Limited and restricted access to online information from HMRC for agents will do nothing to improve the system for small businesses, who in the vast majority of cases just want to get it right. They rely heavily on us to help them and artificial barriers don't make that process easier or cheaper.

I have nothing against using API but fail to see why it can't give us the same information as the client would get if they logged in themselves.

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Replying to Mallock:
By Charlie Carne
23rd May 2016 15:58

But that's the point! Unlike the existing agent portal, which uses a different database and can only offer restricted access to some of the data, the API will "give us the same information as the client would get if they logged in themselves".

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By [email protected]
23rd May 2016 16:11

It appears David Gauke wants MTD to kick off in a couple of years with clients filing their own tranactional based accounts (not just headings) from their iPhones 4 times a year. This might be possible for small businesses on the cash basis but does he expect taxpayers to do 4 stock/WIP counts a year & prepare accounts on the accruals basis? Then there's the P/U adjustments to think about plus disallowables but one thing probably not worth worrying about is capex with AIA now £200k. I just get the feeling someone has made some schoolboy extrapolations from the trends in IT purchases & has come up with something which if implemented would create be the biggest mess ever & what SE clinets would pay to clean it up? Answer 100% NONE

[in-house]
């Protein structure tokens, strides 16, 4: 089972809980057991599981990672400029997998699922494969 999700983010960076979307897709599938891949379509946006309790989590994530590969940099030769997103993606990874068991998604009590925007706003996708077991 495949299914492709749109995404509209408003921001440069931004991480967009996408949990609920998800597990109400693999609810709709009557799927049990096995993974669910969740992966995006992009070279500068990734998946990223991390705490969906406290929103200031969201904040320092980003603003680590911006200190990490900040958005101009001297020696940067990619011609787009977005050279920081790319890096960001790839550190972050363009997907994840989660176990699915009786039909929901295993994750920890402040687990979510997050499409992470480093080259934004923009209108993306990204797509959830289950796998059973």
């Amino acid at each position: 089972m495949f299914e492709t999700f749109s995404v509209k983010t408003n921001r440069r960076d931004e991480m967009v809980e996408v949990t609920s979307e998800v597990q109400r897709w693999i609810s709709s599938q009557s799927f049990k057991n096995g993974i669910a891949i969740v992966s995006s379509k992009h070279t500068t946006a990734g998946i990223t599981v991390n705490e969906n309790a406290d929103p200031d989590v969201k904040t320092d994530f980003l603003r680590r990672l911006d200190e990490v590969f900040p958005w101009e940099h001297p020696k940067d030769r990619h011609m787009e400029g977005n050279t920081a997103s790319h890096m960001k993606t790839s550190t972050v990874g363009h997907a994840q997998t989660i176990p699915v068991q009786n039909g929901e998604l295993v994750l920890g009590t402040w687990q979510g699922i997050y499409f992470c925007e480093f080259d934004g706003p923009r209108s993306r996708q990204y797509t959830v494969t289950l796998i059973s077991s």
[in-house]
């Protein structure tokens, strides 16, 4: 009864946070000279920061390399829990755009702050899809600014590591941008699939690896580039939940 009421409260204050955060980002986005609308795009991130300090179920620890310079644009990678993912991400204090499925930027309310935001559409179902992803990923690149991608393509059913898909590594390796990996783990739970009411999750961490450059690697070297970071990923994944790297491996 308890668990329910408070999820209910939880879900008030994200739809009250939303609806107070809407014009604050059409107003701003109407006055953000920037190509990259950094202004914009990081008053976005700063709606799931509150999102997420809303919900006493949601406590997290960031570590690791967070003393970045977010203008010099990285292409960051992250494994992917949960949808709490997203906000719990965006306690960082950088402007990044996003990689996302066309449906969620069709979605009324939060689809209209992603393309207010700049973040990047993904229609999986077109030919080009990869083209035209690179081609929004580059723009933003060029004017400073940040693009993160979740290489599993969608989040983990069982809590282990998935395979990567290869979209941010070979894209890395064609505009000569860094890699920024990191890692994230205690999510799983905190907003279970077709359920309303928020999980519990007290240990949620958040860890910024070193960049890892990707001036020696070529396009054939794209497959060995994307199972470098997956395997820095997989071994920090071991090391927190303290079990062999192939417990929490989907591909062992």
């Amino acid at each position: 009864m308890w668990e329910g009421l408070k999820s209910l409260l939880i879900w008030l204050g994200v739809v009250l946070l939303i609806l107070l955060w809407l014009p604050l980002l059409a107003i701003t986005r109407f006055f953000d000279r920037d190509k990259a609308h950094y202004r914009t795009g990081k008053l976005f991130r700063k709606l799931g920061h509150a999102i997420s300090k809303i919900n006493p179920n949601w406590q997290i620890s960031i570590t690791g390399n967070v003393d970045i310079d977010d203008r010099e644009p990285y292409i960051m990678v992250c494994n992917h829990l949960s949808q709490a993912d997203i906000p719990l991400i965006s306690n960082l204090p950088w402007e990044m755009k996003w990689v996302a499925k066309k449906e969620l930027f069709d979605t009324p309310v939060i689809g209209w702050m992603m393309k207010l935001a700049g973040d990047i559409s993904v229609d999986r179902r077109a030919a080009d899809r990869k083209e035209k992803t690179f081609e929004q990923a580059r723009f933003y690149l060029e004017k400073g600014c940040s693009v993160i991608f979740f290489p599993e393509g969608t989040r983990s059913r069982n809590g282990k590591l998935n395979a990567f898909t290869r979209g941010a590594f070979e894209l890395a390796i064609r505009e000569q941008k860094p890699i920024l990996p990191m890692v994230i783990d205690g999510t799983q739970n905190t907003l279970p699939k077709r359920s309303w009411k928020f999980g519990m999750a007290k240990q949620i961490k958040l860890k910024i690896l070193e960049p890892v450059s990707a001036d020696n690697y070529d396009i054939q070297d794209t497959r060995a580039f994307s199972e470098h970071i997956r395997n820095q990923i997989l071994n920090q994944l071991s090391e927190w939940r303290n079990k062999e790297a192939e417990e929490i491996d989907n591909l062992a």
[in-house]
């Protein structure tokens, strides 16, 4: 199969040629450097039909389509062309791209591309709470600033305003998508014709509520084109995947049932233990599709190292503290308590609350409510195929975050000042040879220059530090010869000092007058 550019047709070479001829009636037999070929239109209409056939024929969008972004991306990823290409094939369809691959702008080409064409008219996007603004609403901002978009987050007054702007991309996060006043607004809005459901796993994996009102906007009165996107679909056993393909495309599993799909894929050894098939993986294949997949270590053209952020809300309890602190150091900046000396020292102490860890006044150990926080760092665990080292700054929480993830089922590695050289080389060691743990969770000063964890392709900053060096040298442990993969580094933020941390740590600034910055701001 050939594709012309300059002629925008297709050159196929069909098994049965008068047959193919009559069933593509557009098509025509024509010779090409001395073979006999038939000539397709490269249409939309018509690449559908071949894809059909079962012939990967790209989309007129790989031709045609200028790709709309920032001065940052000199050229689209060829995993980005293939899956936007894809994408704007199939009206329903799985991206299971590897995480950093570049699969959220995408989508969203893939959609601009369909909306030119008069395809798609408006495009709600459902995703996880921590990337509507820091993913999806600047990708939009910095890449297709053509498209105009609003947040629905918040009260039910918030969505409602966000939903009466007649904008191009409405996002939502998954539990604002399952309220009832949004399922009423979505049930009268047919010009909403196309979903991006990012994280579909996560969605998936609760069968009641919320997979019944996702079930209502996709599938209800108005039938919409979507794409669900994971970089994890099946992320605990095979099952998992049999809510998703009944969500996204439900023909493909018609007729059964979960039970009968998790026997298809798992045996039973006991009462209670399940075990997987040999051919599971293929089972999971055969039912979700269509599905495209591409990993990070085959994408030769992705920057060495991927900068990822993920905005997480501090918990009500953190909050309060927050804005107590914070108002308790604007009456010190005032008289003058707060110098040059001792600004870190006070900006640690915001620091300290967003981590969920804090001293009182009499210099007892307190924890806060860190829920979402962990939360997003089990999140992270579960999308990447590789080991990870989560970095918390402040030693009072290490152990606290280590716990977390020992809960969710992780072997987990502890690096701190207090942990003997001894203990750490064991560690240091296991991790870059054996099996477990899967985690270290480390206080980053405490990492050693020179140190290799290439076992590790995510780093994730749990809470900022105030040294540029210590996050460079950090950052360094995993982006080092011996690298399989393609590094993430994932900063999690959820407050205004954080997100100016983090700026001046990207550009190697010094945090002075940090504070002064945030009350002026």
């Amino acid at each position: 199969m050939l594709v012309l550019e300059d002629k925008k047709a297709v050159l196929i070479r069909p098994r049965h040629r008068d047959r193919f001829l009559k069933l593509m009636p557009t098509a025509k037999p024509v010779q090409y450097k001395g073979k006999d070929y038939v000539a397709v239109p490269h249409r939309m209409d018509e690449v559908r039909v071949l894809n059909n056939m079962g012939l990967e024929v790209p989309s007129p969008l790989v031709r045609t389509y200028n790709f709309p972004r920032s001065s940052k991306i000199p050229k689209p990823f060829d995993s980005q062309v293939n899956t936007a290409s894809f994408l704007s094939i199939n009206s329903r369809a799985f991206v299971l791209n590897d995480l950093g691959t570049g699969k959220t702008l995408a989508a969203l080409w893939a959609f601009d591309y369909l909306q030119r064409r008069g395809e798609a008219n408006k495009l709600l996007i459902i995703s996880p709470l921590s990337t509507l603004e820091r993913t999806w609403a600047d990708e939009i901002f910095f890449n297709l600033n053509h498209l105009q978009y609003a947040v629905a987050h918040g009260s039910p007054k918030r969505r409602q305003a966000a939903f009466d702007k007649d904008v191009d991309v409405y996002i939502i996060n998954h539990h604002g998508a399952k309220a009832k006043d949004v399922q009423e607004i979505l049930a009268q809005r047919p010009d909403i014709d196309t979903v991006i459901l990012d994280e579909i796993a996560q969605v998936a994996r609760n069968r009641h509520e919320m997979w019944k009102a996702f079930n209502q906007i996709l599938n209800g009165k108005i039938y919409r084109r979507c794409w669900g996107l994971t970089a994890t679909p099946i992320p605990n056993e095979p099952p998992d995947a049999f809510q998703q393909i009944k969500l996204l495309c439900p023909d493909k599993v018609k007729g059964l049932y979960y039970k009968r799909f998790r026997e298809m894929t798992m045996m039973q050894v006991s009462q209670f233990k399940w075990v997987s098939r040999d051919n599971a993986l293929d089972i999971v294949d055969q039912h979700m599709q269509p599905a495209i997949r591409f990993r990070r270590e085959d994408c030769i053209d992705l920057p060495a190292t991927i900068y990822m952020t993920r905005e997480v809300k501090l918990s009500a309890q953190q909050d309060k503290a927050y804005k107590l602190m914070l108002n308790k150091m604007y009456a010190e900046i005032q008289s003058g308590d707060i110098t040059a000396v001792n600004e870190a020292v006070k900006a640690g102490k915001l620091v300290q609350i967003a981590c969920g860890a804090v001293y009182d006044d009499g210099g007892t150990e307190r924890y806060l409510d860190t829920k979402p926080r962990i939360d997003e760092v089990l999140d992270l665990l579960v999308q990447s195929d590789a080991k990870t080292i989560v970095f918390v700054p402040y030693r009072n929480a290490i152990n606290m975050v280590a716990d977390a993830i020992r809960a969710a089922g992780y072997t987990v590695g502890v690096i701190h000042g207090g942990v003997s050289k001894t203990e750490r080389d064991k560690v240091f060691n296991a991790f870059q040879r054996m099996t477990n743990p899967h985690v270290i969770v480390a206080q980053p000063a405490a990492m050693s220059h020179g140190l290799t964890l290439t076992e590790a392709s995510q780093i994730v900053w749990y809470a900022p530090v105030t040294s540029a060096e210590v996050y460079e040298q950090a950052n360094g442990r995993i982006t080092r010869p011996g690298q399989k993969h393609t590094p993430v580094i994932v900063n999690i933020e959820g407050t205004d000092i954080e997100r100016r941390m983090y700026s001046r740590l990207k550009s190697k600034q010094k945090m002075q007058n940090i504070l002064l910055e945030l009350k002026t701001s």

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By Tim Robinson
23rd May 2016 16:27

There aren't any obvious responses above from the software houses on their development work, are they able to do anything before HMRC finish their API?

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By raybackler
23rd May 2016 16:34

I have just been sorting out the mess created this year on CIS for some clients.

Where they have submitted the CIS returns each month, I have had to make corrections to agree the tax year-end position to what actually went through their accounts. The clients expect me to do this, because they don't want to waste time re-submitting CIS returns.